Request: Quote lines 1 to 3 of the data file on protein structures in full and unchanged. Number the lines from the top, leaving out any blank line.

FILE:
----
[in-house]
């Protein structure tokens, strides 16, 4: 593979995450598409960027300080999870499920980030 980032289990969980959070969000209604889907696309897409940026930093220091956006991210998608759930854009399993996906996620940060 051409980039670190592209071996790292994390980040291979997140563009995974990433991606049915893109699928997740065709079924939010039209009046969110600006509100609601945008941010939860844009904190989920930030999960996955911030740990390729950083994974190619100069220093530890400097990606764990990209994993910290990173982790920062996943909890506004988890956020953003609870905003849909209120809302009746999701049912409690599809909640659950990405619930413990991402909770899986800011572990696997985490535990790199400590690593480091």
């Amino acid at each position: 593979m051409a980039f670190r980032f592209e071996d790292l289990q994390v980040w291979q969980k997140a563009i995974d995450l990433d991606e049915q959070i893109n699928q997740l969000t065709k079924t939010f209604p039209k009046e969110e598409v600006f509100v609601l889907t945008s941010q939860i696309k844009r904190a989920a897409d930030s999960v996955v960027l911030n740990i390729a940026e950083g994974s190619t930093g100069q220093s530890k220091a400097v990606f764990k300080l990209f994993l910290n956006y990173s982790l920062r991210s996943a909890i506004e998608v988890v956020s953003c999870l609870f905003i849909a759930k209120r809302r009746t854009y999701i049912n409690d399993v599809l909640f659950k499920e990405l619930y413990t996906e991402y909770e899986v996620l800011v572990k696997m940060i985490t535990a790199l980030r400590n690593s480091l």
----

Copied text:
[in-house]
């Protein structure tokens, strides 16, 4: 593979995450598409960027300080999870499920980030 980032289990969980959070969000209604889907696309897409940026930093220091956006991210998608759930854009399993996906996620940060 051409980039670190592209071996790292994390980040291979997140563009995974990433991606049915893109699928997740065709079924939010039209009046969110600006509100609601945008941010939860844009904190989920930030999960996955911030740990390729950083994974190619100069220093530890400097990606764990990209994993910290990173982790920062996943909890506004988890956020953003609870905003849909209120809302009746999701049912409690599809909640659950990405619930413990991402909770899986800011572990696997985490535990790199400590690593480091």
């Amino acid at each position: 593979m051409a980039f670190r980032f592209e071996d790292l289990q994390v980040w291979q969980k997140a563009i995974d995450l990433d991606e049915q959070i893109n699928q997740l969000t065709k079924t939010f209604p039209k009046e969110e598409v600006f509100v609601l889907t945008s941010q939860i696309k844009r904190a989920a897409d930030s999960v996955v960027l911030n740990i390729a940026e950083g994974s190619t930093g100069q220093s530890k220091a400097v990606f764990k300080l990209f994993l910290n956006y990173s982790l920062r991210s996943a909890i506004e998608v988890v956020s953003c999870l609870f905003i849909a759930k209120r809302r009746t854009y999701i049912n409690d399993v599809l909640f659950k499920e990405l619930y413990t996906e991402y909770e899986v996620l800011v572990k696997m940060i985490t535990a790199l980030r400590n690593s480091l």